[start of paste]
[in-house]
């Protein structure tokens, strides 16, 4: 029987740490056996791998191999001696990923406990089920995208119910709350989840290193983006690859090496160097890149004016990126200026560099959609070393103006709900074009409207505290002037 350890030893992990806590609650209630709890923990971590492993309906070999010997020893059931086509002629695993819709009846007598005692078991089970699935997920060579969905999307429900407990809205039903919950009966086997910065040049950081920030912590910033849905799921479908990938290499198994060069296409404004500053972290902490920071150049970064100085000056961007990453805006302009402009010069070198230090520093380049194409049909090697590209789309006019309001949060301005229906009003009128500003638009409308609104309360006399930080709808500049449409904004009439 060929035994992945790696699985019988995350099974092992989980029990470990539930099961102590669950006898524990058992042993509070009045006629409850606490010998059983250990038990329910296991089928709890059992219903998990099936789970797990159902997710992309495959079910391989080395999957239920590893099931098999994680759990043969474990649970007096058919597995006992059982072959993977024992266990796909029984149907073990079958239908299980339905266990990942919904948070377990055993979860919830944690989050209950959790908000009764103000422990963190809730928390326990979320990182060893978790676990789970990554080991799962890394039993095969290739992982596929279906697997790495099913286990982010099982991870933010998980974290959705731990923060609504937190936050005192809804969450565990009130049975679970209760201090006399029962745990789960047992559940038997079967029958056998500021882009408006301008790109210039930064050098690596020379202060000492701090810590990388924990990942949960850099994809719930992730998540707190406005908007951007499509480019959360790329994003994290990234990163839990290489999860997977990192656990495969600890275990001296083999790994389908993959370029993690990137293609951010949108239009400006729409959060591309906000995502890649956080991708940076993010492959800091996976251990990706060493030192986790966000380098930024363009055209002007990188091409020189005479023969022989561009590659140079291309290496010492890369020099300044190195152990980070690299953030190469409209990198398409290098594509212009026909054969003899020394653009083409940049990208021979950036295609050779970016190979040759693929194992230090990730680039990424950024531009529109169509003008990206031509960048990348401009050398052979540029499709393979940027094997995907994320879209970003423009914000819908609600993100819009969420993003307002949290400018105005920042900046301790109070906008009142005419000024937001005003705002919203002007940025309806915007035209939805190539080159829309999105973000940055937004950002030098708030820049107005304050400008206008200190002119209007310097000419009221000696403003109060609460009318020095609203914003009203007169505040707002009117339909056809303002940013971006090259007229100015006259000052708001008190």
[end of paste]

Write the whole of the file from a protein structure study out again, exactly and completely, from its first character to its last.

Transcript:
[in-house]
């Protein structure tokens, strides 16, 4: 029987740490056996791998191999001696990923406990089920995208119910709350989840290193983006690859090496160097890149004016990126200026560099959609070393103006709900074009409207505290002037 350890030893992990806590609650209630709890923990971590492993309906070999010997020893059931086509002629695993819709009846007598005692078991089970699935997920060579969905999307429900407990809205039903919950009966086997910065040049950081920030912590910033849905799921479908990938290499198994060069296409404004500053972290902490920071150049970064100085000056961007990453805006302009402009010069070198230090520093380049194409049909090697590209789309006019309001949060301005229906009003009128500003638009409308609104309360006399930080709808500049449409904004009439 060929035994992945790696699985019988995350099974092992989980029990470990539930099961102590669950006898524990058992042993509070009045006629409850606490010998059983250990038990329910296991089928709890059992219903998990099936789970797990159902997710992309495959079910391989080395999957239920590893099931098999994680759990043969474990649970007096058919597995006992059982072959993977024992266990796909029984149907073990079958239908299980339905266990990942919904948070377990055993979860919830944690989050209950959790908000009764103000422990963190809730928390326990979320990182060893978790676990789970990554080991799962890394039993095969290739992982596929279906697997790495099913286990982010099982991870933010998980974290959705731990923060609504937190936050005192809804969450565990009130049975679970209760201090006399029962745990789960047992559940038997079967029958056998500021882009408006301008790109210039930064050098690596020379202060000492701090810590990388924990990942949960850099994809719930992730998540707190406005908007951007499509480019959360790329994003994290990234990163839990290489999860997977990192656990495969600890275990001296083999790994389908993959370029993690990137293609951010949108239009400006729409959060591309906000995502890649956080991708940076993010492959800091996976251990990706060493030192986790966000380098930024363009055209002007990188091409020189005479023969022989561009590659140079291309290496010492890369020099300044190195152990980070690299953030190469409209990198398409290098594509212009026909054969003899020394653009083409940049990208021979950036295609050779970016190979040759693929194992230090990730680039990424950024531009529109169509003008990206031509960048990348401009050398052979540029499709393979940027094997995907994320879209970003423009914000819908609600993100819009969420993003307002949290400018105005920042900046301790109070906008009142005419000024937001005003705002919203002007940025309806915007035209939805190539080159829309999105973000940055937004950002030098708030820049107005304050400008206008200190002119209007310097000419009221000696403003109060609460009318020095609203914003009203007169505040707002009117339909056809303002940013971006090259007229100015006259000052708001008190």